The Power of a Mother's Voice

Not long ago, I found myself walking in circles
inside a Walgreen's. I went in because I wanted to buy
a couple of sympathy cards for friends, but I ended up
avoiding the card aisles because they were filled with
Mother’s Day cards.

This is my first Mother’s Day without
my mom. People say that when you lose
someone you love, the firsts are the hardest
— the first birthday, the first Christmas,
the first Mother’s Day. Last year at
this time I was terrified that my mom
would not survive her recently diagnosed
cancer, and this year that fear is
my reality.

After finding a couple of cards near
an end cap, I wandered over to the Easter
candy aisle thinking that some chocolate
might make me feel better. That’s when I saw the
marshmallow Peeps. Those were my mom’s favorite,
and I always bought them for her at Easter. Now they
have hollow milk chocolate eggs with a marshmallow
Peep inside: my mom would have loved that.

Before my mom died, she said things like, “I will
always be a part of you” and “You’ll always have me in
your heart.” I couldn’t imagine then what it would be
like to not have her here anymore, but my relationships
with my daughters help me to understand what
she meant when she said those things.

When my youngest daughter was in kindergarten,
she went through a phase where she felt disproportionately
guilty after she had done something wrong.
Her dad and I were over it, her sisters were over it, but
she couldn't get past her guilt—she couldn't move
on. She would say, “There is just this voice in my head
telling me I’m bad, that I never do anything right,
that I’m not good.” Finally, I thought to ask her whose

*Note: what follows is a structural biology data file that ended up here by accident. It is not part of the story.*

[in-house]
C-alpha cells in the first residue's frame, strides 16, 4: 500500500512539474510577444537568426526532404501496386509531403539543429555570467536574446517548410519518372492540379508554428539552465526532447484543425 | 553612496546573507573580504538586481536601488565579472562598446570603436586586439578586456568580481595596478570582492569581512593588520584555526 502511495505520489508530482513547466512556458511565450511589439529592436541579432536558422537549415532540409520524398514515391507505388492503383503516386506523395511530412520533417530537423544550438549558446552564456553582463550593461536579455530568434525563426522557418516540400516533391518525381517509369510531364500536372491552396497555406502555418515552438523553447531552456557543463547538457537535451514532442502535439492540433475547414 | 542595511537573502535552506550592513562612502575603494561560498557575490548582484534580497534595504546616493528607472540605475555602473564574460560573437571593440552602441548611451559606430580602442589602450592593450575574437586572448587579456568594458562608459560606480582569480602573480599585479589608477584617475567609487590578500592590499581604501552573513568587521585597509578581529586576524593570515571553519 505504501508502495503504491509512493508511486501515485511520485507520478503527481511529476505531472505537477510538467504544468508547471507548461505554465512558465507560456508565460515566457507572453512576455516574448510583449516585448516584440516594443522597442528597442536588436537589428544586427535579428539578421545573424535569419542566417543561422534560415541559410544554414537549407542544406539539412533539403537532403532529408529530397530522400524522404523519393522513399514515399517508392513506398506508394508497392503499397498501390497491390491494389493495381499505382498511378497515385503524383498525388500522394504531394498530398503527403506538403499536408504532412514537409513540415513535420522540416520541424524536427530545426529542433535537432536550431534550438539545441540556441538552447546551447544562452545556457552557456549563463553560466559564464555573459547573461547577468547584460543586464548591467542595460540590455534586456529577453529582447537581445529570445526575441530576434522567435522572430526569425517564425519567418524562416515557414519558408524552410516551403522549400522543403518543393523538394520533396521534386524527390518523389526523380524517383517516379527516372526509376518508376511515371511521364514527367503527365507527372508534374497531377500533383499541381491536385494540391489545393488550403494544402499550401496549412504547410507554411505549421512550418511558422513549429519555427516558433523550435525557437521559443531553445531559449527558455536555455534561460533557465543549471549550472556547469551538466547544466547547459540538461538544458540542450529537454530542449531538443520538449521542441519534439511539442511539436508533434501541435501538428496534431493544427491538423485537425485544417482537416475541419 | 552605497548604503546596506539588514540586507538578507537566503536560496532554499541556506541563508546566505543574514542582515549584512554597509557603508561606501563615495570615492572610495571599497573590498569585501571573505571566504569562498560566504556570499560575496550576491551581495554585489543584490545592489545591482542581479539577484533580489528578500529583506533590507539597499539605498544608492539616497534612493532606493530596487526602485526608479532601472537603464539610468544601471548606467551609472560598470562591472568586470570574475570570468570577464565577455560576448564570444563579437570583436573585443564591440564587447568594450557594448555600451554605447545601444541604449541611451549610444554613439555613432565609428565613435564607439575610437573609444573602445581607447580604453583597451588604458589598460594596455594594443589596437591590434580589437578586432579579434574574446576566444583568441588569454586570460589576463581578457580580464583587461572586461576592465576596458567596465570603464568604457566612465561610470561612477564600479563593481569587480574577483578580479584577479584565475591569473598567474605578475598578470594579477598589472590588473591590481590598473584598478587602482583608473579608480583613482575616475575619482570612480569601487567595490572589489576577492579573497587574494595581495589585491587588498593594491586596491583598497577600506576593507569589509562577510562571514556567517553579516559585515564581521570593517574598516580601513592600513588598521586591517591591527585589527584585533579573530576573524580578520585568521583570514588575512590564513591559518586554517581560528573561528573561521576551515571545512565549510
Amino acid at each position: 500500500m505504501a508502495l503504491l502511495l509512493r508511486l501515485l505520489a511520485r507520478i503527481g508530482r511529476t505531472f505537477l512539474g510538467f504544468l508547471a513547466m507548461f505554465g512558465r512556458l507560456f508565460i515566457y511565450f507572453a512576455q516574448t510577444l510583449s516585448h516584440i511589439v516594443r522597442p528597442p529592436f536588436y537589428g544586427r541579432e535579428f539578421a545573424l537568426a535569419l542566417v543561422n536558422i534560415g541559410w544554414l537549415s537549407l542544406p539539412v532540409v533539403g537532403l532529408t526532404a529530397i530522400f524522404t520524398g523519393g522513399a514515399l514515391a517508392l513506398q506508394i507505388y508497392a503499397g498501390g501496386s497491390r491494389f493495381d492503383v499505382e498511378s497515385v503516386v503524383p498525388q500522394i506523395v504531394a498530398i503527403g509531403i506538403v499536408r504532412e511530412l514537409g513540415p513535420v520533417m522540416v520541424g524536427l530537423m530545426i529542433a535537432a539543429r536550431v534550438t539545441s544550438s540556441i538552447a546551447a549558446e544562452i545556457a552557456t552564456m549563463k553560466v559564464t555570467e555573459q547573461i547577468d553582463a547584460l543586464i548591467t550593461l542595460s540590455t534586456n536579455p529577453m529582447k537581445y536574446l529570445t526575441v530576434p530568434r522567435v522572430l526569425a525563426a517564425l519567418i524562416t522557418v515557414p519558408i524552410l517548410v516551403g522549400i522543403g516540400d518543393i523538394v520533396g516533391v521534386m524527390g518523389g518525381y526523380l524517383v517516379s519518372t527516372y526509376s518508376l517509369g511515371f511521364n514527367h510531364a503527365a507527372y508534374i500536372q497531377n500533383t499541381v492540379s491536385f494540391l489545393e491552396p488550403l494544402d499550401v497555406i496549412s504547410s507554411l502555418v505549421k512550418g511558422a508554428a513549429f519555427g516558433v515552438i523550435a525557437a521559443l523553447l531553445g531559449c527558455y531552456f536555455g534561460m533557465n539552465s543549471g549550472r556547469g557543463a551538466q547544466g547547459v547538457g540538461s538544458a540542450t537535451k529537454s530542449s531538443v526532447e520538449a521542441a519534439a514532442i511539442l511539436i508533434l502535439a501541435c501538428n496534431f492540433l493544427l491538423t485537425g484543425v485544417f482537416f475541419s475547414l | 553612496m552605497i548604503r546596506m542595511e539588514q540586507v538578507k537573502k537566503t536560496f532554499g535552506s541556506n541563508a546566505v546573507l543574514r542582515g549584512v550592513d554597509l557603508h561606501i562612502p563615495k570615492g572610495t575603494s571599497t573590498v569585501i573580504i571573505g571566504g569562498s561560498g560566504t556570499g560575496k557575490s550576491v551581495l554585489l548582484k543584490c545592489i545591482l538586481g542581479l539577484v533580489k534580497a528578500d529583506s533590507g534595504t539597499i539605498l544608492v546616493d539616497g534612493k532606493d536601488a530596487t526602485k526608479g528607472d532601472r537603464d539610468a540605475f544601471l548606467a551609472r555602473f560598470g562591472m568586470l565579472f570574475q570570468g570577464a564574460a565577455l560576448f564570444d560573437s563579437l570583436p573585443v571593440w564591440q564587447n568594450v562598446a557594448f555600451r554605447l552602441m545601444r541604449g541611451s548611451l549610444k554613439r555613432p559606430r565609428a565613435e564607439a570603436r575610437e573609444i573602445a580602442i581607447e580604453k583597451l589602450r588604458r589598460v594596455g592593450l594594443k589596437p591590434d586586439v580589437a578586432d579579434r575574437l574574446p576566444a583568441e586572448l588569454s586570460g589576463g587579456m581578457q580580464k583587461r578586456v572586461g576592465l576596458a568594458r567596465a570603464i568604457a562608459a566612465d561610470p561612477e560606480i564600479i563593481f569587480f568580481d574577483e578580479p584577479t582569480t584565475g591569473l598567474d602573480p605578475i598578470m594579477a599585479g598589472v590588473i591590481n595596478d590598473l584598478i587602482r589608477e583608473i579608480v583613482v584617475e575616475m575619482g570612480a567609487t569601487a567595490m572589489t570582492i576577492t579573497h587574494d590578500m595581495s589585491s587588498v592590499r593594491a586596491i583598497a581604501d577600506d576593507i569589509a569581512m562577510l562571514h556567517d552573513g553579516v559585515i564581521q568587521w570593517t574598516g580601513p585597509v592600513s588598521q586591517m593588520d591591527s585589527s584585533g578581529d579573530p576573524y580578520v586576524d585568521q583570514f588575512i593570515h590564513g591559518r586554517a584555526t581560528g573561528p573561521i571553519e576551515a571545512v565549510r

voice it was in her head telling her these things. She
looked at me like the answer was obvious.
“You!” she said. I laughed and cringed at the same
time. I had never said those things to her, but she had
picked up on my frustrations and disappointments,
and that translated into negative self-talk spoken in
my voice. It was a good reminder that as a mom, my
voice is powerful.

We joke about hearing our mothers’ voices in our
heads, and when we are younger that may feel more
like a curse than a blessing. But we are lucky if over
time that curse turns into a blessing as her voice
becomes a part of us.

In pretty much any given moment, if I quiet myself,
I can imagine what my mom would say to me. I can
still hear her voice, feel her love. Now I know what she
was trying to tell me.

Our oldest is learning how to drive, and in a few
short years she will be leaving for college. Sometimes I
look at her — in some ways she is like me and in other
ways she is so different—and I know it’s happening.
In the day-to-day mothering, I am becoming a part of
her and she, well, she has always been a part of me. It
is what it means to be a mother.

My mom, Carol Stephens.  1941-2013
I think I will go back to the store and walk directly
to the Mother’s Day card aisle. Even though it will be
hard, I will search until I find the card that best says
what my mom means to me, and then I will walk to
the check-out and buy it. And even though I don’t
care for them, I might even buy a package of marshmallow
Peeps — I think I’ll hear my mom’s laugh
when I do.

• Becky Baudouin lives in the Northwest suburbs with her
husband and their three daughters.

reprinted from the Daily Herald, April 16, 2014